Phone: (919) 966-0018
B.S. Psychology, B.S. Biochemistry, University of Maryland
M.D., University of Maryland School of Medicine
M.P.H., Epidemiology, University of North Carolina, School of Public Health
Residency, Psychiatry, University of Maryland Hospitals
Chief Resident, Psychiatry, University of Maryland Hospitals
Residency, Psychiatry (completed PGY IV year), University of North Carolina Hospitals
Fellow, Consultation/Liaison Psychiatry, University of North Carolina Hospitals
Dr. Perkins received her medical degree in 1984 from the University of Maryland School of Medicine in Baltimore. She completed her psychiatric residency at the University of Maryland Hospitals and University of North Carolina (UNC) Hospitals and obtained her MPH in epidemiology in 1992 from the UNC–Chapel Hill School of Public Health.
Dr. Perkins is currently Professor of Psychiatry at UNC–Chapel Hill School of Medicine. She is the Medical Director of OASIS (Outreach and Support Intervention Services) at UNC Hospitals and the UNC–Chapel Hill School of Medicine. OASIS is an innovative program for individuals recovering from a first psychotic episode or individuals at risk of psychosis. The mission of OASIS and STEP is to enhance recovery from psychosis, to support research that investigates the causes and treatments of psychotic disorders, and to train future clinicians to better treat psychotic disorders.
Dr. Perkins’ primary research interests include early identification and treatment of schizophrenia, emphasizing treatment of the prodromal period and early intervention of the first episode of schizophrenia. She is currently investigating pharmacological and psychotherapeutic treatments in the treatment of psychosis; focusing on managing the side effects of atypical antipsychotic medications, and the weight gain mechanism in patients taking psychotropic medications including the health risks associated with weight gain. Dr. Perkins is also investigating the genetic basis of schizophrenia.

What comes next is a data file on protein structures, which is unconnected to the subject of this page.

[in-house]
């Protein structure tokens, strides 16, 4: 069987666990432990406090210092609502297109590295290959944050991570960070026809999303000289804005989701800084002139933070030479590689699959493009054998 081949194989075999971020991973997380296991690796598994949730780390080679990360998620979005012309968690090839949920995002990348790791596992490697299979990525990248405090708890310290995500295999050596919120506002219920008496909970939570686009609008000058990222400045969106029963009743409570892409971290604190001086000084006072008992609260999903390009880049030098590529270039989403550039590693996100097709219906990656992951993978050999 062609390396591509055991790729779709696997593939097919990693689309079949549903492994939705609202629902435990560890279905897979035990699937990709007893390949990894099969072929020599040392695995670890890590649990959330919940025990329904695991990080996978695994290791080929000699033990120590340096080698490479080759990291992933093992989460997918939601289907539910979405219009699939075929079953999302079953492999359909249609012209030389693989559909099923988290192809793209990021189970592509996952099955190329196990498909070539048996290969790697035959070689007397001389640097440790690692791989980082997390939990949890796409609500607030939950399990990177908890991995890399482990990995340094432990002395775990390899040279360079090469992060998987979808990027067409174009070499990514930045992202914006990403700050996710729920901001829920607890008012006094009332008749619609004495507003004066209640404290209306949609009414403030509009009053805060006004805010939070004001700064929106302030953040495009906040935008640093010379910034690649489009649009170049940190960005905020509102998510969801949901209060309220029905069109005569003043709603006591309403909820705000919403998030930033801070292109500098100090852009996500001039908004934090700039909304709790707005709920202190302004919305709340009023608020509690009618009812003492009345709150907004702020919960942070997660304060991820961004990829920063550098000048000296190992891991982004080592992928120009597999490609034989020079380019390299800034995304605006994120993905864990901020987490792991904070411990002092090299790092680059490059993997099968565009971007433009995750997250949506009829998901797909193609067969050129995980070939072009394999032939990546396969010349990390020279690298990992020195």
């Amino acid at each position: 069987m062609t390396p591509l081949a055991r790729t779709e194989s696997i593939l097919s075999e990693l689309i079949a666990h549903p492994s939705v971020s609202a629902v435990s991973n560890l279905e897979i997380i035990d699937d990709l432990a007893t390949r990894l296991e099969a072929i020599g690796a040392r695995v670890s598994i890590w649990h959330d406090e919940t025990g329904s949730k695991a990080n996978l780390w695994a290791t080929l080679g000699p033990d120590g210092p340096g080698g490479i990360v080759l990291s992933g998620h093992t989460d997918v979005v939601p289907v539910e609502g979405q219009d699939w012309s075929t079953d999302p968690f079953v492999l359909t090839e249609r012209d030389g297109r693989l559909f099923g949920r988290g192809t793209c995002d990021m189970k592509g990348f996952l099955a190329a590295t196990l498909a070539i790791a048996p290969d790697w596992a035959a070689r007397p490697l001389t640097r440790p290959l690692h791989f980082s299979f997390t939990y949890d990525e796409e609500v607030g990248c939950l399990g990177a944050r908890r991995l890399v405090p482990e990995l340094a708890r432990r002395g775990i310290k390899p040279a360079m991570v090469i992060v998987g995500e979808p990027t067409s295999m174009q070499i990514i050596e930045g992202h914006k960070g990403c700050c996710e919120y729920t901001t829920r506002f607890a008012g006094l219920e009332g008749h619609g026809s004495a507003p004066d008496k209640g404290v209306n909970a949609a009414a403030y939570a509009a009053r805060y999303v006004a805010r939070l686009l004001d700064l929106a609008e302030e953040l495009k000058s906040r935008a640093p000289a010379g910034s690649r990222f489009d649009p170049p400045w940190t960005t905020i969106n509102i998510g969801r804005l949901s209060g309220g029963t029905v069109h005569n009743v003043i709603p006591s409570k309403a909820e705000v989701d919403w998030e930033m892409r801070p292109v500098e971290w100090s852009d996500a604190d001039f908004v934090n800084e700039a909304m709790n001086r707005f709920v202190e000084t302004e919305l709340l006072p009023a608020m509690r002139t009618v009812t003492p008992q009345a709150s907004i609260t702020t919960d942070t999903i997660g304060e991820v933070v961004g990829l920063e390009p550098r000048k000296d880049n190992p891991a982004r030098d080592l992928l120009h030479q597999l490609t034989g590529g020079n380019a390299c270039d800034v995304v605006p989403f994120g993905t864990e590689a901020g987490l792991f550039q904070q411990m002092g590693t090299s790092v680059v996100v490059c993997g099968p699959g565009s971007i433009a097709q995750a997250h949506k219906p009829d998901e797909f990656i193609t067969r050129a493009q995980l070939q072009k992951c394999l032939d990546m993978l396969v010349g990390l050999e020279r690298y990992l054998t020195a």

- Jeffries CD, Perkins DO, Guan X. Gene processing control loops suggested by sequencing, splicing, and RNA folding. BMC Bioinformatics. 2010 Dec 20;11(1):602. [Epub ahead of print]. PMID: 21167075; PMC3009692
- Jeffries CD, Fried HM, Perkins DO. Nuclear and cytoplasmic localization of neural stem cell microRNAs. RNA. 2011 Apr;17(4):675-86. Epub 2011 Mar 1. PMC3062178
- Addington J, Cornblatt BA, Cadenhead KS, Cannon TD, McGlashan TH, Perkins DO, Seidman LJ, Tsuang MT, Walker EF, Woods SW, Heinssen R. At Clinical High Risk for Psychosis: Outcome for Nonconverters. Am J Psychiatry. 2011 Aug;168(8):800-5 Epub 2011 Apr 15. PMID: 21498462
- McClay JL, Adkins DE, Aberg K, Stroup S, Perkins DO, Vladimirov VI, Lieberman JA, Sullivan PF, van den Oord EJ. Genome-wide pharmacogenomic analysis of response to treatment with antipsychotics Mol Psychiatry. 2011 Jan;16(1):76-85. Epub 2009 Sep 1. PMID: 19721433; PMC2888895
- Penn DL, Uzenoff SR, Perkins DO, Mueser KT, Hamer R, Waldheter E, Saade S, Cook L. A pilot investigation of the Graduated Recovery Intervention Program (GRIP) for first episode psychosis. Schizophrenia Research, Volume 125:2-3, Feb 2011:247-256. PMID:20817484, PMC3010489
- Stroup TS, McEvoy JP, Ring KD, Hamer RH, Lavange LM, Swartz MS, Rosenheck RA, Perkins DO, Nussbaum AM, Lieberman JA; the Schizophrenia Trials Network. A Randomized Trial Examining the Effectiveness of Switching From Olanzapine, Quetiapine, or Risperidone to Aripiprazole to Reduce Metabolic Risk: Comparison of Antipsychotics for Metabolic Problems (CAMP). Am J Psychiatry. 2011 Jul 18. Epub ahead of print. PMID: 21768610